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Fruit Tree Leafroller

Archips argyrospila


Ash, Caragana, Elm, Maple, Poplar and a variety of fruit trees

Description of this image follows
Fruit tree leafroller larva.
Photo credit: USDA Forest Service - Region 8 - Southern Archive, USDA Forest Service,

Appearance and Life Cycle

Fruit tree leafroller larvae emerge from overwintering eggs in late May. The larvae are green to brownish-green and have a light-brown to black head. By early July the larvae are full grown and are 20 to 25 millimetres (mm) in length. Adults are present throughout July. Their mottled forewings are light-brown to reddish-brown with silver markings. Females deposit 50 to 100 overwintering eggs in round masses on branches and twigs of host trees.


The young larvae cause damage by eating opening buds, blossoms, young fruit and unfolding leaves. Later they will roll and draw together several leaves by spinning a light web. The larvae are protected from predators and most insecticides while feeding within the folded leaves. If disturbed, they will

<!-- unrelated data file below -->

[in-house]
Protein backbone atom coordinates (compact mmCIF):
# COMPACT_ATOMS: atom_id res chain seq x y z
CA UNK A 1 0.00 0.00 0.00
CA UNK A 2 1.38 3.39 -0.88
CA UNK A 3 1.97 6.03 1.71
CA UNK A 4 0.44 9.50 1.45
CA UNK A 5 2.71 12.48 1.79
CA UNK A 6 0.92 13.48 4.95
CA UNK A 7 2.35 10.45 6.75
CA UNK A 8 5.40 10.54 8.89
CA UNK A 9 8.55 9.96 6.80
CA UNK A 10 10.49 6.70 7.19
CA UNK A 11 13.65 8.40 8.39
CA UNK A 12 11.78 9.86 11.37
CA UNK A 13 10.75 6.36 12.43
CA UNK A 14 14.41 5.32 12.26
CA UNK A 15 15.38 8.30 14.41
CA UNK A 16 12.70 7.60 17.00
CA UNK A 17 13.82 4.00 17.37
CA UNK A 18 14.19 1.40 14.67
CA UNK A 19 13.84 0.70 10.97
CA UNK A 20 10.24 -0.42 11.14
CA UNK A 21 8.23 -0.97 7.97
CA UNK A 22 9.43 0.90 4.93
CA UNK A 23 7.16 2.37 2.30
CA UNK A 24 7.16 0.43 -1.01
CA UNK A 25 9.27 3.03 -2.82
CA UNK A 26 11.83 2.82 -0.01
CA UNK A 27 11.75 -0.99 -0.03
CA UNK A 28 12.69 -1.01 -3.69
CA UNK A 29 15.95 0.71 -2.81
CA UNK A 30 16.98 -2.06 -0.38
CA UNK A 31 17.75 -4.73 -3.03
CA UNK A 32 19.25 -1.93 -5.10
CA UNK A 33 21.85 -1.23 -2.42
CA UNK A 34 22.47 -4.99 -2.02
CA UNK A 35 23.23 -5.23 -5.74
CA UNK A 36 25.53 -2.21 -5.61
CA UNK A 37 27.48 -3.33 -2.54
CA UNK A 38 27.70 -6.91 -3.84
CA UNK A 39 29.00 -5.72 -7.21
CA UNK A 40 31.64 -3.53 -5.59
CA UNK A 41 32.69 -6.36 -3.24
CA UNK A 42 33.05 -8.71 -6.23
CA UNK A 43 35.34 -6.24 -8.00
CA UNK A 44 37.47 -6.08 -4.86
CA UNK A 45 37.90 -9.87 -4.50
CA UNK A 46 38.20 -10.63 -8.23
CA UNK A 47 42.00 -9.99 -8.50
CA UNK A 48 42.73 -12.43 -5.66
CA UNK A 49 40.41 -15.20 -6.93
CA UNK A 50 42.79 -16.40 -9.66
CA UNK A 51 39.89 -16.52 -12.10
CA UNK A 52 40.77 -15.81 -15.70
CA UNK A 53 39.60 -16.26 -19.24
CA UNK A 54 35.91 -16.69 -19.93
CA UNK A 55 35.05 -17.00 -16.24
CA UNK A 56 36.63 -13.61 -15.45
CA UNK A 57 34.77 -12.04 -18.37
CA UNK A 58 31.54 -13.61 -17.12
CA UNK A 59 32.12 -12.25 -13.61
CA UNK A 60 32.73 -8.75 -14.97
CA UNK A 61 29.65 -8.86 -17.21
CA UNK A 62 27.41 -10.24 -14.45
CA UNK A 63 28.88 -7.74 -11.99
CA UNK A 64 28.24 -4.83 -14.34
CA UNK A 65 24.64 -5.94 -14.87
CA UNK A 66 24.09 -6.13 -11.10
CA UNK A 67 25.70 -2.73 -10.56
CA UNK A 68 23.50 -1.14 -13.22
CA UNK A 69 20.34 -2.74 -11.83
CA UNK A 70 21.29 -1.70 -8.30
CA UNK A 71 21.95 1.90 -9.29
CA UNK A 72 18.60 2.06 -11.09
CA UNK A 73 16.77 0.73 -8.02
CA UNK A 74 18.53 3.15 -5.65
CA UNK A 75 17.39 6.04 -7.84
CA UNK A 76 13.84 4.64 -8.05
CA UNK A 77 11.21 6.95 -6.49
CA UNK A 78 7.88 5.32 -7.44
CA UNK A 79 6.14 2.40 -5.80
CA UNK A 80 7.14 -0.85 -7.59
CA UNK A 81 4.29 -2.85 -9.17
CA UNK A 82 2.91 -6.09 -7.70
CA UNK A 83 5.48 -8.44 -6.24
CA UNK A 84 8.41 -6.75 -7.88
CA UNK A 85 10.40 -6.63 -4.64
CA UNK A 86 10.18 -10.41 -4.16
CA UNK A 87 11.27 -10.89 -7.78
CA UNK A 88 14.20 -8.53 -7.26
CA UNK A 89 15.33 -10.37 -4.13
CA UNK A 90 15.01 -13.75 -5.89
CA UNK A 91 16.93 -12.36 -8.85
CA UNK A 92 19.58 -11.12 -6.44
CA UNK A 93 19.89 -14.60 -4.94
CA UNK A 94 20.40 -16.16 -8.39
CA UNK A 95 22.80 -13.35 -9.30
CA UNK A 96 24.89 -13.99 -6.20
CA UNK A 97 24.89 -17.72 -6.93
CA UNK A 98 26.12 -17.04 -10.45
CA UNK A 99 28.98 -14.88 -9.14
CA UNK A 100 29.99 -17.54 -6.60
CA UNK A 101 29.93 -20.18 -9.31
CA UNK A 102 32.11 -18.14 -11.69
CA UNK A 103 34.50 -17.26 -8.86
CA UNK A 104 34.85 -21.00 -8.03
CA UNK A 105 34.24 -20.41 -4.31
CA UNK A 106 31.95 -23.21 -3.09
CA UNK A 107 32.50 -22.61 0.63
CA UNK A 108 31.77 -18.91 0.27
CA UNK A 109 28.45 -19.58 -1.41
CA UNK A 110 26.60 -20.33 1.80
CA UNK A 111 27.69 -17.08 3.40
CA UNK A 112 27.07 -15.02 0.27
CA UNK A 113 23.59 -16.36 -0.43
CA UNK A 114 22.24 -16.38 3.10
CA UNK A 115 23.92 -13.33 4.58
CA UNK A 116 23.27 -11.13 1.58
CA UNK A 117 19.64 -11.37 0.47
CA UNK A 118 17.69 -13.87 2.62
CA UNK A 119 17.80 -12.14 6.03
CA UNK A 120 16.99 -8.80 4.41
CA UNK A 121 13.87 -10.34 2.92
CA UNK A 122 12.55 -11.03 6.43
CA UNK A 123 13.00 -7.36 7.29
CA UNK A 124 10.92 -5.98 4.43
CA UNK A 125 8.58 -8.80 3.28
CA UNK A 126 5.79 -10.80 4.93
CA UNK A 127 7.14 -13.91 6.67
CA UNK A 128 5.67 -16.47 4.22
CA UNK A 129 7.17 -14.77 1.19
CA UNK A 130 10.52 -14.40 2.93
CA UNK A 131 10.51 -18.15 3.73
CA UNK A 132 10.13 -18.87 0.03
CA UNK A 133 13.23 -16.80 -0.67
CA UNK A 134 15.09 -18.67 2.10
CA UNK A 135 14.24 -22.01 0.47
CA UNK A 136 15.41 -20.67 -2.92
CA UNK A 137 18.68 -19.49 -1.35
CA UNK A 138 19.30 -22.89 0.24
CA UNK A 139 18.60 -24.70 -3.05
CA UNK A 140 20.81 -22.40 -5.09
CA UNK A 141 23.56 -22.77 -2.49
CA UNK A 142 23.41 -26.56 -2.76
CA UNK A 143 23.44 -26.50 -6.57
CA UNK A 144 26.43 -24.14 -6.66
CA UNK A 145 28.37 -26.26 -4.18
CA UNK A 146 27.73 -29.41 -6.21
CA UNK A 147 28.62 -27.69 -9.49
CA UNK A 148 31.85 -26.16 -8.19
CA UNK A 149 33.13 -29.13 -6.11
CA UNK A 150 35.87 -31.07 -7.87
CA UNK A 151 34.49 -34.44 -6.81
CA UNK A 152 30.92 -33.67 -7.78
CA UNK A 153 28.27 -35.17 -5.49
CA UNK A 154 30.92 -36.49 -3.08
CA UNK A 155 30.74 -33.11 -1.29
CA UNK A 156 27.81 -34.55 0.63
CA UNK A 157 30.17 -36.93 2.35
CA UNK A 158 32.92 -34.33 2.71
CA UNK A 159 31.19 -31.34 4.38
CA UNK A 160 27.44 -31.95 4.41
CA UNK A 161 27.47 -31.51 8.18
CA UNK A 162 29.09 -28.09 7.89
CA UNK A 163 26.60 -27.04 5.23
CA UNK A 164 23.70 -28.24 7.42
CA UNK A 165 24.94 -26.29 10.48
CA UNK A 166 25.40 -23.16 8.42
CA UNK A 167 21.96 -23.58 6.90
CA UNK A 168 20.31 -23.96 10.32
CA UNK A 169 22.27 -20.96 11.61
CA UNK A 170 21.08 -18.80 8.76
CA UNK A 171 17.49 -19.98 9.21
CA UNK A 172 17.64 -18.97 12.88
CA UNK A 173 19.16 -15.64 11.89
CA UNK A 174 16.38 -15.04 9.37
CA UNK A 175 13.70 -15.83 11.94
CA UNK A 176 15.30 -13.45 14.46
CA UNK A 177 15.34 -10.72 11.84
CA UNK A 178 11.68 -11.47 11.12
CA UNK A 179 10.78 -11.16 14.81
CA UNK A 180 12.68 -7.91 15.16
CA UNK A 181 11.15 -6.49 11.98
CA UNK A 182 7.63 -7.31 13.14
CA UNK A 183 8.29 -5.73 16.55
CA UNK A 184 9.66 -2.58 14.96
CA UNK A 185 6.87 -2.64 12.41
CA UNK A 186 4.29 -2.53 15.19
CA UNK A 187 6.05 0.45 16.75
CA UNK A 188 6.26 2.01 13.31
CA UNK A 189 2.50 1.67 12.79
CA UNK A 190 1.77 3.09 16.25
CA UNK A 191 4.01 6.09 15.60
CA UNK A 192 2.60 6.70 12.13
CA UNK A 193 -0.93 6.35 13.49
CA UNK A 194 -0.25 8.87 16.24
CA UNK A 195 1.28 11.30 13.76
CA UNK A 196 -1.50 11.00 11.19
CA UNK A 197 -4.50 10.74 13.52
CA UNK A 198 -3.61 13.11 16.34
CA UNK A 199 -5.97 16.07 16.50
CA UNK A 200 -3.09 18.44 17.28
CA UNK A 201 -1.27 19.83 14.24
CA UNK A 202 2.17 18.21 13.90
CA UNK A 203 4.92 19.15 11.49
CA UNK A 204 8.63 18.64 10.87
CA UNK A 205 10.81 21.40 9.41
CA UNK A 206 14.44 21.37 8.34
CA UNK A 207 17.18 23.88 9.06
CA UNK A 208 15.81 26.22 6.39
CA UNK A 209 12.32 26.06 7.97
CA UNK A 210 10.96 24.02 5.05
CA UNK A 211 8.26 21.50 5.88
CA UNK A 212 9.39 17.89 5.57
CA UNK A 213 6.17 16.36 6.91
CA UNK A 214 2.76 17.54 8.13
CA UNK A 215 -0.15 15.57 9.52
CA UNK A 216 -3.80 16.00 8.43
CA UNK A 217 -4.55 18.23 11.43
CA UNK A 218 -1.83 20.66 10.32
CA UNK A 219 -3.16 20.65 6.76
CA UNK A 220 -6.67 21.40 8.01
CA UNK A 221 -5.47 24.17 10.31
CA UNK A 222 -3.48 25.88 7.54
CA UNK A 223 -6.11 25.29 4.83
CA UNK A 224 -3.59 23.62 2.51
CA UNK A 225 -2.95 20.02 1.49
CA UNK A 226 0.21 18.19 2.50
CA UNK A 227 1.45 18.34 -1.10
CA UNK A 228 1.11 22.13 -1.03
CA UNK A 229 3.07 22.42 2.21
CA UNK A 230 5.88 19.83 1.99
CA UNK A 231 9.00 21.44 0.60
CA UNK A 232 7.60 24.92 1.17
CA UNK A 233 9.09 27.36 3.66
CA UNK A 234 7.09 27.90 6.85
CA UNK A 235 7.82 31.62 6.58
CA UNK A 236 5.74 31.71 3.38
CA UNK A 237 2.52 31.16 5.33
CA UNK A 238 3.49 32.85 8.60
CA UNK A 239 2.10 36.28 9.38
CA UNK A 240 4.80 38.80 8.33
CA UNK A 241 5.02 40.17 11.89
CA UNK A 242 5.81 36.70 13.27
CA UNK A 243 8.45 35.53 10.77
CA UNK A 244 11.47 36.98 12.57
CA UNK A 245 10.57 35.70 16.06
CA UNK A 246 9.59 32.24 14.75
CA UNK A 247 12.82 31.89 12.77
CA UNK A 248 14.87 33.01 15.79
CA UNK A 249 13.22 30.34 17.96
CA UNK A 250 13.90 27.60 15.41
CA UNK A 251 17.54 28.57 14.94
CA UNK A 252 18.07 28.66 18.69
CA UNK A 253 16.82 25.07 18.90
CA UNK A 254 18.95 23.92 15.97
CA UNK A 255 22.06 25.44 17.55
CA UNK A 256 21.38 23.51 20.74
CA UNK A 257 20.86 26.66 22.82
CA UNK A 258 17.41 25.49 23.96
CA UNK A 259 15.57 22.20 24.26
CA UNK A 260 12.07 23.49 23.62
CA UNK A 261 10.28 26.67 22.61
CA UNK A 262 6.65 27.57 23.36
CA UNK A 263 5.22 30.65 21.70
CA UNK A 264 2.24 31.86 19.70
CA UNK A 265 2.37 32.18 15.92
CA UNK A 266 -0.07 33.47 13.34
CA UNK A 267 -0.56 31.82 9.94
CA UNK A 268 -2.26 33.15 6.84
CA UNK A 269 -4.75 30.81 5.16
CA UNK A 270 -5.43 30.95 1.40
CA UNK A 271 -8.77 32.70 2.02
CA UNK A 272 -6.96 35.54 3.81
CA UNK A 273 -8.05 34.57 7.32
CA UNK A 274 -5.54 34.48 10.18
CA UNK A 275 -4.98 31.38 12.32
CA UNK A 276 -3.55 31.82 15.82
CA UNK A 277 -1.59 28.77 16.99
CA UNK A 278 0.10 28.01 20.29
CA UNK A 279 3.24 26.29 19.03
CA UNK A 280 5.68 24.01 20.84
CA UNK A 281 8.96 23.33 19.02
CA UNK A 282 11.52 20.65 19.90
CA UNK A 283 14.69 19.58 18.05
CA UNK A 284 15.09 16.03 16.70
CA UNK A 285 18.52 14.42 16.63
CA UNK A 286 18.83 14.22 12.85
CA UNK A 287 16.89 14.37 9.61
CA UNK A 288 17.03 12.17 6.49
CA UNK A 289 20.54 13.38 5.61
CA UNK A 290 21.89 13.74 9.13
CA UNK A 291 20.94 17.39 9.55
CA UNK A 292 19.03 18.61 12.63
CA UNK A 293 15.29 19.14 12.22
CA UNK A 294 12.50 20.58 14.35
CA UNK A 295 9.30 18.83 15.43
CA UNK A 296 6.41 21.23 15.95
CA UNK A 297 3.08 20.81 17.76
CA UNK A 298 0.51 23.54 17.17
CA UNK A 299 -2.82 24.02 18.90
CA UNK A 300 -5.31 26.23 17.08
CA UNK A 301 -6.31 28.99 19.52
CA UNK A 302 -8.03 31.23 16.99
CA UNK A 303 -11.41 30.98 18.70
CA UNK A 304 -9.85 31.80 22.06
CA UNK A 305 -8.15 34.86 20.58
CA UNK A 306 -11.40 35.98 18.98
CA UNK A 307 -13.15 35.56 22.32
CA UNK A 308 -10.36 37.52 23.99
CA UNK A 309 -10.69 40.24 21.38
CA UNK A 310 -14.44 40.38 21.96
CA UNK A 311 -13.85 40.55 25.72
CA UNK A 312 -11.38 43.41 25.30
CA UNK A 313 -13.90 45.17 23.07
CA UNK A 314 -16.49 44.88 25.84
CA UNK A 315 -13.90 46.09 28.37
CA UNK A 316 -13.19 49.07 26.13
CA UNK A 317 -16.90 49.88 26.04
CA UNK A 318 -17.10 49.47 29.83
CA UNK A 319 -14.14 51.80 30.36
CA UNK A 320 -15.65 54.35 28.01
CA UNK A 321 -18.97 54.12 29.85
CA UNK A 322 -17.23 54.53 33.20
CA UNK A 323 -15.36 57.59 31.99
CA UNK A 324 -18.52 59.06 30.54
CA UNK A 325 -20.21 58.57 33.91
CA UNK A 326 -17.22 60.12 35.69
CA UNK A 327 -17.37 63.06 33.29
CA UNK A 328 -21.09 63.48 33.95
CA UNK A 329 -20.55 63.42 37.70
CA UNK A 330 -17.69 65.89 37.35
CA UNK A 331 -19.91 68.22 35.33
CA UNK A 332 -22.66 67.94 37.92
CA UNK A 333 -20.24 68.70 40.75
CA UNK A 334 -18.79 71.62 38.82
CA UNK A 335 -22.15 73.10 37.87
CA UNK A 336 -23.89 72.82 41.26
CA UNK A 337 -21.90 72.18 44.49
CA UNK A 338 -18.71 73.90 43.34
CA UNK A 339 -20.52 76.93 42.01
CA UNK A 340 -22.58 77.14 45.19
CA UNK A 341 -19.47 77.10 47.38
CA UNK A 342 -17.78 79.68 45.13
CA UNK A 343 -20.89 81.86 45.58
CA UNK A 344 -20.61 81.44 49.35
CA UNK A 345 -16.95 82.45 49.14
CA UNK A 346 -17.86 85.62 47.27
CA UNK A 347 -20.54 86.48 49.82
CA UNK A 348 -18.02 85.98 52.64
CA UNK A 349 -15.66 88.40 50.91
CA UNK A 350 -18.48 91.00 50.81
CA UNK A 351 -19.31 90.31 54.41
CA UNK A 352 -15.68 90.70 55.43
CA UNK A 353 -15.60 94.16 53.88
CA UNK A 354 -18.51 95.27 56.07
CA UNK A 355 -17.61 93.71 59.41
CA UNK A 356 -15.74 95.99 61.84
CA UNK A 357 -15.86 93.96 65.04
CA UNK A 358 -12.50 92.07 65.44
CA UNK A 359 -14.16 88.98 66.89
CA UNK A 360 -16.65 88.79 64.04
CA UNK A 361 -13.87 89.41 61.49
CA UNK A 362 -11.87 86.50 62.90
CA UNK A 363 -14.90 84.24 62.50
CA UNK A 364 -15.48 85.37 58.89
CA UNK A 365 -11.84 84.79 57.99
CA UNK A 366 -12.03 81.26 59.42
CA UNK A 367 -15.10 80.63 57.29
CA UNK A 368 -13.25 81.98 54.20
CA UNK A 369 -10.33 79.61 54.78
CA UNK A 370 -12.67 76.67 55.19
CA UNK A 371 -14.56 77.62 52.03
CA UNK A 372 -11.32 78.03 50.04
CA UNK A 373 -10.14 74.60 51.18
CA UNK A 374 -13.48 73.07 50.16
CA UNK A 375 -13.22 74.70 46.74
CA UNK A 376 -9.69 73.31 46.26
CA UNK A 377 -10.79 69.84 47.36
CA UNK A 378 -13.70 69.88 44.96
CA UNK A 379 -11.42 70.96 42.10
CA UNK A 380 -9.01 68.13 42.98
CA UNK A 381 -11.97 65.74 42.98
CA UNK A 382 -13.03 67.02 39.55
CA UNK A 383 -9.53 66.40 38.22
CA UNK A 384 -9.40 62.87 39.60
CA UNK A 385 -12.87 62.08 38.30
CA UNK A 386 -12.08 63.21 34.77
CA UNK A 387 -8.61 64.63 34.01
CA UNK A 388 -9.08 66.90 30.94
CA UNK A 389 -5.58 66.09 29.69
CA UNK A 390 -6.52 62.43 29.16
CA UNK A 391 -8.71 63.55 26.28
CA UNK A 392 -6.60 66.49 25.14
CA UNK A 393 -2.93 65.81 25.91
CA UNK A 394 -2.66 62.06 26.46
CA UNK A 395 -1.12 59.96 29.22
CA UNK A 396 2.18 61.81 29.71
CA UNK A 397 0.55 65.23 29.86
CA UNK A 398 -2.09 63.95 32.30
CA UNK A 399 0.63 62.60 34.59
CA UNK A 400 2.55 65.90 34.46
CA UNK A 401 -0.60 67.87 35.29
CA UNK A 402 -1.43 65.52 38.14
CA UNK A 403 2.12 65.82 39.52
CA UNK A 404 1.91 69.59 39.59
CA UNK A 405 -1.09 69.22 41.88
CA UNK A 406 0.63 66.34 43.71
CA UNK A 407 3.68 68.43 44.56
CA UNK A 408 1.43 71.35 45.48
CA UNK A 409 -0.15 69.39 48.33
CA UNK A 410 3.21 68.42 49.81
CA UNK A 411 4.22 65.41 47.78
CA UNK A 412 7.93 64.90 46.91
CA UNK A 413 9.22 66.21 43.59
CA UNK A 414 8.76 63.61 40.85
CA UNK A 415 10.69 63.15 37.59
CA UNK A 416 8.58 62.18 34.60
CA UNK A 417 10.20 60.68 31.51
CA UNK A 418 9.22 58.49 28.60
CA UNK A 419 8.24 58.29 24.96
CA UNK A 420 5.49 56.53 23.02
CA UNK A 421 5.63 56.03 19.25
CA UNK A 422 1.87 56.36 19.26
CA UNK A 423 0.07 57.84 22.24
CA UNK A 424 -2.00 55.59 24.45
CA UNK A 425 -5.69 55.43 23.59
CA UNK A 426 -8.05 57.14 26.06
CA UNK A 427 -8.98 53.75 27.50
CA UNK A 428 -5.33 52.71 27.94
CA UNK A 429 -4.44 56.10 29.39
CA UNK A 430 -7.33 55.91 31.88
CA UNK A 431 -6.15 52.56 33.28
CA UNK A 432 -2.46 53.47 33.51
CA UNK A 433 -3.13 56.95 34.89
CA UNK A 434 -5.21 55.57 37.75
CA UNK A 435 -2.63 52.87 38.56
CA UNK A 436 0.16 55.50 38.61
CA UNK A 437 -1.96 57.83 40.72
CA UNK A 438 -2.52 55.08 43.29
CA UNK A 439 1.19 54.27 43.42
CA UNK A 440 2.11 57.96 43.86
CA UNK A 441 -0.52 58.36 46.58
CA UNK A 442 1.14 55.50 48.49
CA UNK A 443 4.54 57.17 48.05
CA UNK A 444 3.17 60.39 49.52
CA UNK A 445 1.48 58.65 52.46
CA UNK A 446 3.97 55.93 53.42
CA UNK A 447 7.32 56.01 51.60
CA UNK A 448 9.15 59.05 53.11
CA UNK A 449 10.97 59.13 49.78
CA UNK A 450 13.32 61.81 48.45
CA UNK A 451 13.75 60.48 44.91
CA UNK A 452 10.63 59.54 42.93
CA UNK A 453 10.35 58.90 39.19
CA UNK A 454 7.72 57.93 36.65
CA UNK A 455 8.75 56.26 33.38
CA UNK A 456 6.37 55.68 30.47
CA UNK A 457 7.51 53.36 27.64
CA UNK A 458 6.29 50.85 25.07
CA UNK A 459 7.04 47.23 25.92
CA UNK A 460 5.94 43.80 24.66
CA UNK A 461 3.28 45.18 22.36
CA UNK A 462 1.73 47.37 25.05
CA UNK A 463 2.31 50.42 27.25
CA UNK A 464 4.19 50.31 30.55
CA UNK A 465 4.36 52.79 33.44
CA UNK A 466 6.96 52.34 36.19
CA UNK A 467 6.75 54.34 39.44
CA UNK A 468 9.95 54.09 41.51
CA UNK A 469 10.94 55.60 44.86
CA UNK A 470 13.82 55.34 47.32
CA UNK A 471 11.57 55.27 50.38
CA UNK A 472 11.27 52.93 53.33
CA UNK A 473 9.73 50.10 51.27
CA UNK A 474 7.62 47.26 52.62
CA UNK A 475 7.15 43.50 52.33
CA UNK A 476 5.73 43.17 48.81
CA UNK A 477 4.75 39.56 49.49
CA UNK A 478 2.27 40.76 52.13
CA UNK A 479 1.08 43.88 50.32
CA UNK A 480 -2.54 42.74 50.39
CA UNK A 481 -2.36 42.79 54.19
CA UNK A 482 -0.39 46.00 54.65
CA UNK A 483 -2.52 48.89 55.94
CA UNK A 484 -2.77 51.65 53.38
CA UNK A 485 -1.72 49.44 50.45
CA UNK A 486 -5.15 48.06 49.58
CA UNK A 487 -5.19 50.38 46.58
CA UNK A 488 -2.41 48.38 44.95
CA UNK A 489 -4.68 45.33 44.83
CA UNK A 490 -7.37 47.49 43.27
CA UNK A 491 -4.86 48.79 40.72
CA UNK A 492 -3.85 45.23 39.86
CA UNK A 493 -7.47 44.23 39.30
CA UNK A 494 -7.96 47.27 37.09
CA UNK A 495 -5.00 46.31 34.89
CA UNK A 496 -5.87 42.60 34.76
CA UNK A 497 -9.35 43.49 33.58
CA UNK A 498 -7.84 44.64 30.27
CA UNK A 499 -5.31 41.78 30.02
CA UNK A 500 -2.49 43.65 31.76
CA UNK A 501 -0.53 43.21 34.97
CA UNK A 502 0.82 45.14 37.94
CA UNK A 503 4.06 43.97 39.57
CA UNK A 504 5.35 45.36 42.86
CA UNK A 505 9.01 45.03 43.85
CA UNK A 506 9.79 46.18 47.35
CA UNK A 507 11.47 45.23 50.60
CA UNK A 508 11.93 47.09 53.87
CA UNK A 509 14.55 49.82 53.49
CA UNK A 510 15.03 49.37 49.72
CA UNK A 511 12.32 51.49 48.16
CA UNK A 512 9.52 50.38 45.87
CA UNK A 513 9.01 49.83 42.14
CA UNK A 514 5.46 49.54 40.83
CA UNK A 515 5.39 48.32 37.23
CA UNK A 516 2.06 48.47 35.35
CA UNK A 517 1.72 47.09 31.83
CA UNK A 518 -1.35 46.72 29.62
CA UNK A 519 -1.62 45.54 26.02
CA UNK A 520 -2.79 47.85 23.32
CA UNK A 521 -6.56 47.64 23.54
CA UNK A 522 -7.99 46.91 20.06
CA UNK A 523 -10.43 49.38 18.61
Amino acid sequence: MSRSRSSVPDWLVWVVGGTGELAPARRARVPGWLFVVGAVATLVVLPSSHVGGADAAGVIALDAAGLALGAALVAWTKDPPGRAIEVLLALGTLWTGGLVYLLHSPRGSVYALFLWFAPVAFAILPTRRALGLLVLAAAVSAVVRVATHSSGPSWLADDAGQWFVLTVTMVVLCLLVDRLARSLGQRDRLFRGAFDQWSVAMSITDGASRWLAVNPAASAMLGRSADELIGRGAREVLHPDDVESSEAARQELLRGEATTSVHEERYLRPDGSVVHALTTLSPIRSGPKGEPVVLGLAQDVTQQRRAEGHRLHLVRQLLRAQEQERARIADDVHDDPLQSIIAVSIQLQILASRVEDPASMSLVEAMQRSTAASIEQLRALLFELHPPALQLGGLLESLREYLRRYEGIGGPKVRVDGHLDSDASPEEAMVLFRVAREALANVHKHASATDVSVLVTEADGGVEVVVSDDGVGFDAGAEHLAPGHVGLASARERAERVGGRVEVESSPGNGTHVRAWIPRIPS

wiggle furiously backwards into the rolled leaves or drop to the ground. Generally, the fruit tree leafroller causes only light defoliation but in severe outbreaks large numbers of trees can be completely defoliated.

Description of this image follows
Fruit tree leafroller moth.
Photo credit:


Chemical control of the fruit tree leafroller is not required for light infestations. During severe outbreaks, spray with carbaryl at the first sign of damage.

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